Who appears to be more evil? Macbeth or Lady Macbeth? Justify.

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There will be divergent answers to this question.  An equally strong case can be made for each.  I think that Macbeth proves to be more evil than Lady Macbeth .  While she plays a very devious role as inspiring him to commit the deeds of murder, in the final analysis,...

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There will be divergent answers to this question.  An equally strong case can be made for each.  I think that Macbeth proves to be more evil than Lady Macbeth.  While she plays a very devious role as inspiring him to commit the deeds of murder, in the final analysis, Macbeth is the one to commit these acts.  At the same time, while Lady Macbeth does display some level of regret, guilt, or remorse about her actions, Macbeth plunges into a deeper moral abyss with his actions and the depravity they represent.  Both characters can fit the label of being evil with their actions and thoughts, but in my mind, I think that Macbeth is marginally more evil than his wife.

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This question concerning who is more evil, Macbeth or Lady Macbeth, has been well covered by other editors above, but since the question is still open I'll add just a little piece of evidence that hasn't been dealt with yet. 

One piece of evidence that suggests Macbeth is the evil one is the fact that Lady Macbeth has the opportunity to just kill Duncan herself, but she is unable to do it.  She is impatient with her husband and does not have confidence in his ability to do it, yet she doesn't do it herself.  She says she can't do it because Duncan reminds her of her father.  There is a compassionate, sentimental side to Lady Macbeth.  Her plottings are just that:  plans and theory, directions to her husband.  She worries earlier in the play that her husband won't be able to do it, but then she turns out to be the one who can't do it. 

While her mind falls apart and she plunges into petrifying OCD (as we might think of it today) and commits suicide, Macbeth rules as a tyrant and arranges the slaughter of Banquo and Macduff's family.  Lady Macduff is certainly the planner of the family, but Macbeth does the deeds.  Her evil is just expressed in words. 

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There are so many opinions on guilt, culpability and evil in the characters of the play Macbeth by William Shakespeare that it is probably best for each member of the audience, or reader, to make their own judgement depending on their reading/view of it.  My own reading of it leads me to prefer the scenario that poor Macbeth is ill - he has a psychological/mental illness which predisposes him to suggestiblity. Because he is very suggestible, other people can work on him - his personality is malleable and others exploit that weakness and frailty. Chief among them of course is the true villain of my piece - Lady Macbeth. I think she knows her husband well enough to know which buttons she has to press to get him doing her bidding. He does the rest.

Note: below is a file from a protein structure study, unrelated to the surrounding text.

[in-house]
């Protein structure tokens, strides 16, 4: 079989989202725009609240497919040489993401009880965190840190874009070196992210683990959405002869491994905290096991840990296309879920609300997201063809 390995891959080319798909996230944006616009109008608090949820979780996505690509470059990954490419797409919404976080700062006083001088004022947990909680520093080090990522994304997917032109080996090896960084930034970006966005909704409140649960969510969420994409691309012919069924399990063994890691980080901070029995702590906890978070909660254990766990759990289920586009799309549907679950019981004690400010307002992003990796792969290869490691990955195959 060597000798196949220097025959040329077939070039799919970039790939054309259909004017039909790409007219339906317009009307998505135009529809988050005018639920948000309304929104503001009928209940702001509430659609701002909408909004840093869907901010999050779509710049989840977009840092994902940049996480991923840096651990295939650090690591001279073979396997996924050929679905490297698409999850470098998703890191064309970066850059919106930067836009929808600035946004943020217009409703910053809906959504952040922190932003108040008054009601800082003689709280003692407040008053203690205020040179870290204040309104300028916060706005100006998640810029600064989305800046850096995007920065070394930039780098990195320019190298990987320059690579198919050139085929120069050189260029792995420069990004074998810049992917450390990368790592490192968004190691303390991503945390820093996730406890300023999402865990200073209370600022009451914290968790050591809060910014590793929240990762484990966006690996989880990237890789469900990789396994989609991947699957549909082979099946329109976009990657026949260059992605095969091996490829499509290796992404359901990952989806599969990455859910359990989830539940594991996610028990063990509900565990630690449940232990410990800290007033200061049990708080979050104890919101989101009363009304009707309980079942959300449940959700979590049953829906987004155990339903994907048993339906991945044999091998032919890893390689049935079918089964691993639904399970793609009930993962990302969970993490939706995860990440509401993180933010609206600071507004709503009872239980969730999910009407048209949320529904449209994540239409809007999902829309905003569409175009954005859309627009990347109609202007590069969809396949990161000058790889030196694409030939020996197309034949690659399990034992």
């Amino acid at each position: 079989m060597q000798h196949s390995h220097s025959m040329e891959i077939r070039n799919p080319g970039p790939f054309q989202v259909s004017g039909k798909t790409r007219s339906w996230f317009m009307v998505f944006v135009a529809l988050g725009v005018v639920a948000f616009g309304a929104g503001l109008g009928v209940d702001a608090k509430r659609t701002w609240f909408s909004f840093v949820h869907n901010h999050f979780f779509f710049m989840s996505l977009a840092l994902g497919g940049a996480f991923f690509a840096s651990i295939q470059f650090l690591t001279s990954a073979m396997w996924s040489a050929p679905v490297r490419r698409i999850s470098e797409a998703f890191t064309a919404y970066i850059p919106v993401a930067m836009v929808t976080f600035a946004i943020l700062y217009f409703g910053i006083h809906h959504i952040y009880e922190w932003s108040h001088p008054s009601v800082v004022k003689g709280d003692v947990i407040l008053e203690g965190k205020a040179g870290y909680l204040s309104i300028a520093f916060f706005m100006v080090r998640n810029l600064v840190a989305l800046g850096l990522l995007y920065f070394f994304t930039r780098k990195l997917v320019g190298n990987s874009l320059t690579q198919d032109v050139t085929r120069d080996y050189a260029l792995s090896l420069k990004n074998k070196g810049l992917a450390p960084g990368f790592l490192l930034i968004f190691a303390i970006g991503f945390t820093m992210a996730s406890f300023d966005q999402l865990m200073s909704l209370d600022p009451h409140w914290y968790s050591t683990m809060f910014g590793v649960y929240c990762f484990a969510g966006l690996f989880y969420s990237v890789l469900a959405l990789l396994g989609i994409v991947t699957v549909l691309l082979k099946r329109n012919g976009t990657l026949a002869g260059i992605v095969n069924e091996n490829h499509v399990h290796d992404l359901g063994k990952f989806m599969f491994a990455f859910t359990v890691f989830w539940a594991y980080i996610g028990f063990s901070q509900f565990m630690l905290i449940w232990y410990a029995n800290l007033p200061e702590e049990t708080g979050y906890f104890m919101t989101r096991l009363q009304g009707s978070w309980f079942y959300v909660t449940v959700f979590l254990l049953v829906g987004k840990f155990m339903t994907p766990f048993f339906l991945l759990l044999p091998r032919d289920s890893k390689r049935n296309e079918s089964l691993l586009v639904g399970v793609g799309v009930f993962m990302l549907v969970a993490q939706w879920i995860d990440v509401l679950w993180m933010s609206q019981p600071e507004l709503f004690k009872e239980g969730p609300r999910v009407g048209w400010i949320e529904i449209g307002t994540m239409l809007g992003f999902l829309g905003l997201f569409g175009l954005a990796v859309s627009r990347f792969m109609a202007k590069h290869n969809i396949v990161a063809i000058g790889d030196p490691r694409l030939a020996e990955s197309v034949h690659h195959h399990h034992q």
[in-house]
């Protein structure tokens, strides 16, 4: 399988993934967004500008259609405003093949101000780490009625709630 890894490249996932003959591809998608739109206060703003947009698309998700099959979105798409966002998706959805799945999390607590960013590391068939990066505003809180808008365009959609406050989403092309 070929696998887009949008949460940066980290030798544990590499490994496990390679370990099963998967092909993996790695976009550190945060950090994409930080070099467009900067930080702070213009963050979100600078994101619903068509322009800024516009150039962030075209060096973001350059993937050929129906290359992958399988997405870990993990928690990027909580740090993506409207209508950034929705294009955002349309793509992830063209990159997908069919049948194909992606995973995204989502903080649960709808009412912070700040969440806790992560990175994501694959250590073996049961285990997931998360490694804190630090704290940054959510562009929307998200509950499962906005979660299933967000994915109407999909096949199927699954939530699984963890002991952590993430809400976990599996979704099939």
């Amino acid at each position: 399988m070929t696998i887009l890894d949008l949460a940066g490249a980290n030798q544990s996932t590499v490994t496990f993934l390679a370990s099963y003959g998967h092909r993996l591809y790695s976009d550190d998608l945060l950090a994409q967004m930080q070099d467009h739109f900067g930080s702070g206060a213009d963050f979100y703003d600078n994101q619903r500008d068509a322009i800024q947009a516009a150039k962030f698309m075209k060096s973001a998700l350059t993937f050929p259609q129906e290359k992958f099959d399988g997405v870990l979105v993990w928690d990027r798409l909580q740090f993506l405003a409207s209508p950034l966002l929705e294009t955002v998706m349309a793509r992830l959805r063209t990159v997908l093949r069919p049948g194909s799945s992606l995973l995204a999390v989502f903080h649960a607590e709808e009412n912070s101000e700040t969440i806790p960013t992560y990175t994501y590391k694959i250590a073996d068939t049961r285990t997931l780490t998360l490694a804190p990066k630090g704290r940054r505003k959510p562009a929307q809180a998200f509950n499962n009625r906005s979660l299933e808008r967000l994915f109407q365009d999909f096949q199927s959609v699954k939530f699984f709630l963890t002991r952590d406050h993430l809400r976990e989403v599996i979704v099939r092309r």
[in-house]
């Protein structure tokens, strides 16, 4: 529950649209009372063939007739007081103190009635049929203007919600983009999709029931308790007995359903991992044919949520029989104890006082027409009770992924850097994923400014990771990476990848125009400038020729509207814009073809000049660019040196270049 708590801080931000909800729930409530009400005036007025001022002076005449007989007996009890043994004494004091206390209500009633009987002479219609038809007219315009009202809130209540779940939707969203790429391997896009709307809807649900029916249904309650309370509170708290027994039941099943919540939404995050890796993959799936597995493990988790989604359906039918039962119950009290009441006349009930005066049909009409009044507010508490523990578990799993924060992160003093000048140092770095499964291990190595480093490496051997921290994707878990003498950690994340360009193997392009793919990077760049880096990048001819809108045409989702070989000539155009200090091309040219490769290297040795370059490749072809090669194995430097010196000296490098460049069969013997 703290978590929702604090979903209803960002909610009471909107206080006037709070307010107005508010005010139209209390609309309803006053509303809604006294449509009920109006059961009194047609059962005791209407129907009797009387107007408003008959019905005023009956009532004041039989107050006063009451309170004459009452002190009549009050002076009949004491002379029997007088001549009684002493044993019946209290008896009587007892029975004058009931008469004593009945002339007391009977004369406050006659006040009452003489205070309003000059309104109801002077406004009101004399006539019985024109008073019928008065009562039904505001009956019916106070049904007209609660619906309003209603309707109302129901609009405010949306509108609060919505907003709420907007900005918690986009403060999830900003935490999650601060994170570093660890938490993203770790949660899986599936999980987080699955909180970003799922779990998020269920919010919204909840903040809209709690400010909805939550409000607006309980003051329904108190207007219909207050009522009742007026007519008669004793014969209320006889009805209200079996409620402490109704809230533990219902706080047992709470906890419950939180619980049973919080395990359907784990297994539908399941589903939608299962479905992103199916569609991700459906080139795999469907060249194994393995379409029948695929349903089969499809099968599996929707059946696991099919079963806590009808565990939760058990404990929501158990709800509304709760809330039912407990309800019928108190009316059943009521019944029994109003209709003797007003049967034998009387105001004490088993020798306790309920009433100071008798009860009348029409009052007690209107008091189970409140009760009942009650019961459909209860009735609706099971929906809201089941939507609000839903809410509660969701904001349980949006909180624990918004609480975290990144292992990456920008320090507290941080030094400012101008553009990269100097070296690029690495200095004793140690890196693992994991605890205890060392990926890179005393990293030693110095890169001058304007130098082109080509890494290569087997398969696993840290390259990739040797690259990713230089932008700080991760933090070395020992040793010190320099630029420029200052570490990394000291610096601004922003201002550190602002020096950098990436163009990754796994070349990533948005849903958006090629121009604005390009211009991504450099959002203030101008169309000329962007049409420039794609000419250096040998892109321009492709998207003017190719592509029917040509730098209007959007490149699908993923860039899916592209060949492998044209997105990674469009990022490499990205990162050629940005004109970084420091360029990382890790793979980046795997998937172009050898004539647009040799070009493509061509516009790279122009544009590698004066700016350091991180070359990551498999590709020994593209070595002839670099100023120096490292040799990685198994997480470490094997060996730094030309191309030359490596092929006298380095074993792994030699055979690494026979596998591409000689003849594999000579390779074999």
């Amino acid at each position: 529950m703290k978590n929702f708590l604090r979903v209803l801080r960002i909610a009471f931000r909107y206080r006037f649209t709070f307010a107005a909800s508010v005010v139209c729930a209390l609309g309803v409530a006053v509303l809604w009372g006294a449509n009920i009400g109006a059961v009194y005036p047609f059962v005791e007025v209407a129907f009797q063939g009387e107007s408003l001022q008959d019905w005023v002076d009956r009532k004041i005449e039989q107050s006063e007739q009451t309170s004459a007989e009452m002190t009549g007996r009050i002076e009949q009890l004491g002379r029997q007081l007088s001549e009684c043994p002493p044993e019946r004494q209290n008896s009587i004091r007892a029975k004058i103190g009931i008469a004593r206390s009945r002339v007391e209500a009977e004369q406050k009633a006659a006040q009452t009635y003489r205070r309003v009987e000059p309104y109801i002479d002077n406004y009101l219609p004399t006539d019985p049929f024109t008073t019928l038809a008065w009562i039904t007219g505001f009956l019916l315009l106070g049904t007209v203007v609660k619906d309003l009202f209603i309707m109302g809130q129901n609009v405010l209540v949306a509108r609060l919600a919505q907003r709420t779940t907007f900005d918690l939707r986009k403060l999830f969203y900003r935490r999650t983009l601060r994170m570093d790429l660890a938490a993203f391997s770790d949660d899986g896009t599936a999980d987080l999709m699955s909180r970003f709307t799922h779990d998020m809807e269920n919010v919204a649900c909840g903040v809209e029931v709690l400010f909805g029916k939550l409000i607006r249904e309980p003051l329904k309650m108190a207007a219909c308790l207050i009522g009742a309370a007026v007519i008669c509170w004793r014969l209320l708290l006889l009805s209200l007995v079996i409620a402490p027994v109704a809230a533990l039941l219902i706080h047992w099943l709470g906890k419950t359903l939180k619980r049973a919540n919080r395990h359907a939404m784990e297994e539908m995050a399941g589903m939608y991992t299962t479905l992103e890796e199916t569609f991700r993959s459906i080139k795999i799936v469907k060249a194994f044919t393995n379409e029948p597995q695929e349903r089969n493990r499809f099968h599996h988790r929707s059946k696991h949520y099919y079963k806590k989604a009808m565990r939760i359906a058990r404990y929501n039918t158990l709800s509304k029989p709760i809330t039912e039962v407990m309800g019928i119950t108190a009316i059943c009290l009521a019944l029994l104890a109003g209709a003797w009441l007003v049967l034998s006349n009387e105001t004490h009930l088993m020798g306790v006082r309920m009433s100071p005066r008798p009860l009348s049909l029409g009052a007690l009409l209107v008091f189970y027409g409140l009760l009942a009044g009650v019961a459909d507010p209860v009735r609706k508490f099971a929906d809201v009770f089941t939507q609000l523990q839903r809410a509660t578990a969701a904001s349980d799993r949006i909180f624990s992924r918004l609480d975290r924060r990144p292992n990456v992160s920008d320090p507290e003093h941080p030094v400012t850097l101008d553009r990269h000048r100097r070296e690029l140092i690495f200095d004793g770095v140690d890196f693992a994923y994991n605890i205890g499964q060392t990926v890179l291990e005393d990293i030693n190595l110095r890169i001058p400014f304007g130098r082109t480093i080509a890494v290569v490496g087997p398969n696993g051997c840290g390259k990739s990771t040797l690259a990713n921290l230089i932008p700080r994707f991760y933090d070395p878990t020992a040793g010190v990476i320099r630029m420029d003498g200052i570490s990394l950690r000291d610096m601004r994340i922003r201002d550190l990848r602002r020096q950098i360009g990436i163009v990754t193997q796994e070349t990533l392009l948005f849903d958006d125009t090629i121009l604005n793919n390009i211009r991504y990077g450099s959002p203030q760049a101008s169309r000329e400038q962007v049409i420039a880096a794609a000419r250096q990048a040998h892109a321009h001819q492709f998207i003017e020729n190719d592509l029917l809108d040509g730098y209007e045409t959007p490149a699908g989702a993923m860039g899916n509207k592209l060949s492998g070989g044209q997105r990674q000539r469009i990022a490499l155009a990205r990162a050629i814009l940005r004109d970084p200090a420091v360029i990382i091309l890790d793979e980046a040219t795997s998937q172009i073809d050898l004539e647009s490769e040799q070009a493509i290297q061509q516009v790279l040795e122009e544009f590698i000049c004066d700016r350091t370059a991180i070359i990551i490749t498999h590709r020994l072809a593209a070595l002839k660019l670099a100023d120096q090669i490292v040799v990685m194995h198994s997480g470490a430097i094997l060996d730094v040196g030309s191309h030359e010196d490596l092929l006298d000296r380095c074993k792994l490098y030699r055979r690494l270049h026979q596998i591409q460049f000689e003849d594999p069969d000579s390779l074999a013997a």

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I believe Lady Macbeth is more evil.  When Macbeth first thought of killing the king, in Act 1, sc. 3, in the aside that begins at approximately line 148, he says that the thought of killing, "...that suggestion / whose horrid image...", makes his heart pound and his hair stand on end.  Then, in Act 1, sc. 4, after Duncan announces that Malcolm is his successor, Macbeth says, "Stars, hide your fires! / Let not light see my black and deep desires."  This suggests that he has thoughts of killing Duncan, but he is pushing those thoughts to back of his mind and doesn't want them brought out into the light.  In contrast to that attitude is Lady Macbeth's attitude in Act 1, sc. 5, when she gets Macbeth's letter telling her of the witches' prophecies and of his becoming the Thane of Cawdor, she immediately fills her head with dark thoughts. Rather than desire that her deadly thoughts be hidden from the light, she asks the powers of darkness to bring them forth - just the opposite of her husband.  Macbeth is an ambitious man or the witches would not have been able to take advantage of him, but he was willing to wait and see if the prophecy that he'd become king would happen on its own, (Act 1, sc. 3, "If chance will have me King, why, / chance may crown me, / Without my stir."  Lady Macbeth chastised her husband and called him weak and unmanly when he balked at the idea of killing Duncan.  Macbeth was a weak, easily manipulated man whereas his wife was a self-serving, manipulating woman who couldn't do the dirty deeds herself.  Once Macbeth gets the crown, he becomes paranoid and goes to any length to keep his position, but it is Lady Macbeth who encouraged his behavior.

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